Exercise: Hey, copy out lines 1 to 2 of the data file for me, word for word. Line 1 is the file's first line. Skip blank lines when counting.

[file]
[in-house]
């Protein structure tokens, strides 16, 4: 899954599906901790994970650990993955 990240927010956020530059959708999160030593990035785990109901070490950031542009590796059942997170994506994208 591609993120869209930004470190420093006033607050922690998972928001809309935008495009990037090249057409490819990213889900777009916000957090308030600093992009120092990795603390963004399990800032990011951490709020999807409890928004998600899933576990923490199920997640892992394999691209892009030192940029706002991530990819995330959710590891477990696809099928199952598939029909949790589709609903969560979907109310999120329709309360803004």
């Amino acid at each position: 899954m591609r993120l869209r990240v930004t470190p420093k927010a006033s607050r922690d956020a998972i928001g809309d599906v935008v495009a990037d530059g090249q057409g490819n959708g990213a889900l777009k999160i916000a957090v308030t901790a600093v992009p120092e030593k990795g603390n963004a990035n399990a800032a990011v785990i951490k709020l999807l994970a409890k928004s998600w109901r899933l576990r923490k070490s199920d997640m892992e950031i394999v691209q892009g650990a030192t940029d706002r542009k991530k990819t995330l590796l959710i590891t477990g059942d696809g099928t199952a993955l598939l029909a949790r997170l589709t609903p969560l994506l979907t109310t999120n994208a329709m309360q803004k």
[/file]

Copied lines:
[in-house]
């Protein structure tokens, strides 16, 4: 899954599906901790994970650990993955 990240927010956020530059959708999160030593990035785990109901070490950031542009590796059942997170994506994208 591609993120869209930004470190420093006033607050922690998972928001809309935008495009990037090249057409490819990213889900777009916000957090308030600093992009120092990795603390963004399990800032990011951490709020999807409890928004998600899933576990923490199920997640892992394999691209892009030192940029706002991530990819995330959710590891477990696809099928199952598939029909949790589709609903969560979907109310999120329709309360803004």